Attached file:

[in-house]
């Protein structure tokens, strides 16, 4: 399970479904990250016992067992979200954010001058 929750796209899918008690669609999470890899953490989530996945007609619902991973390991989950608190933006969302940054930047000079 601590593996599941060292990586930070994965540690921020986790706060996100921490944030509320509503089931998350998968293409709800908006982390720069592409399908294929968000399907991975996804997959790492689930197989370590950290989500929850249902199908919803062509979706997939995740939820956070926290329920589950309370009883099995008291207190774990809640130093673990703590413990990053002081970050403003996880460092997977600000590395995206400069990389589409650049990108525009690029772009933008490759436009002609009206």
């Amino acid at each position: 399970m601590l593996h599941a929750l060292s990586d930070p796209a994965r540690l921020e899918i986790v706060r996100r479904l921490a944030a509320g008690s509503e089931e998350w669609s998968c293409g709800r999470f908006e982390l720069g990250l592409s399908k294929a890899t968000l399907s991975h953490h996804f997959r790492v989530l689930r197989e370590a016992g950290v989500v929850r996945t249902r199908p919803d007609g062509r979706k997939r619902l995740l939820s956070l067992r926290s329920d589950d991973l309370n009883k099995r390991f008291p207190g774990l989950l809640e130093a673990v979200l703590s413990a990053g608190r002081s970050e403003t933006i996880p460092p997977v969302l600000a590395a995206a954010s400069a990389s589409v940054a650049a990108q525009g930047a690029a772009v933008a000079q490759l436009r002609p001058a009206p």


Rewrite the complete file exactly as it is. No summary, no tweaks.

[in-house]
């Protein structure tokens, strides 16, 4: 399970479904990250016992067992979200954010001058 929750796209899918008690669609999470890899953490989530996945007609619902991973390991989950608190933006969302940054930047000079 601590593996599941060292990586930070994965540690921020986790706060996100921490944030509320509503089931998350998968293409709800908006982390720069592409399908294929968000399907991975996804997959790492689930197989370590950290989500929850249902199908919803062509979706997939995740939820956070926290329920589950309370009883099995008291207190774990809640130093673990703590413990990053002081970050403003996880460092997977600000590395995206400069990389589409650049990108525009690029772009933008490759436009002609009206």
């Amino acid at each position: 399970m601590l593996h599941a929750l060292s990586d930070p796209a994965r540690l921020e899918i986790v706060r996100r479904l921490a944030a509320g008690s509503e089931e998350w669609s998968c293409g709800r999470f908006e982390l720069g990250l592409s399908k294929a890899t968000l399907s991975h953490h996804f997959r790492v989530l689930r197989e370590a016992g950290v989500v929850r996945t249902r199908p919803d007609g062509r979706k997939r619902l995740l939820s956070l067992r926290s329920d589950d991973l309370n009883k099995r390991f008291p207190g774990l989950l809640e130093a673990v979200l703590s413990a990053g608190r002081s970050e403003t933006i996880p460092p997977v969302l600000a590395a995206a954010s400069a990389s589409v940054a650049a990108q525009g930047a690029a772009v933008a000079q490759l436009r002609p001058a009206p």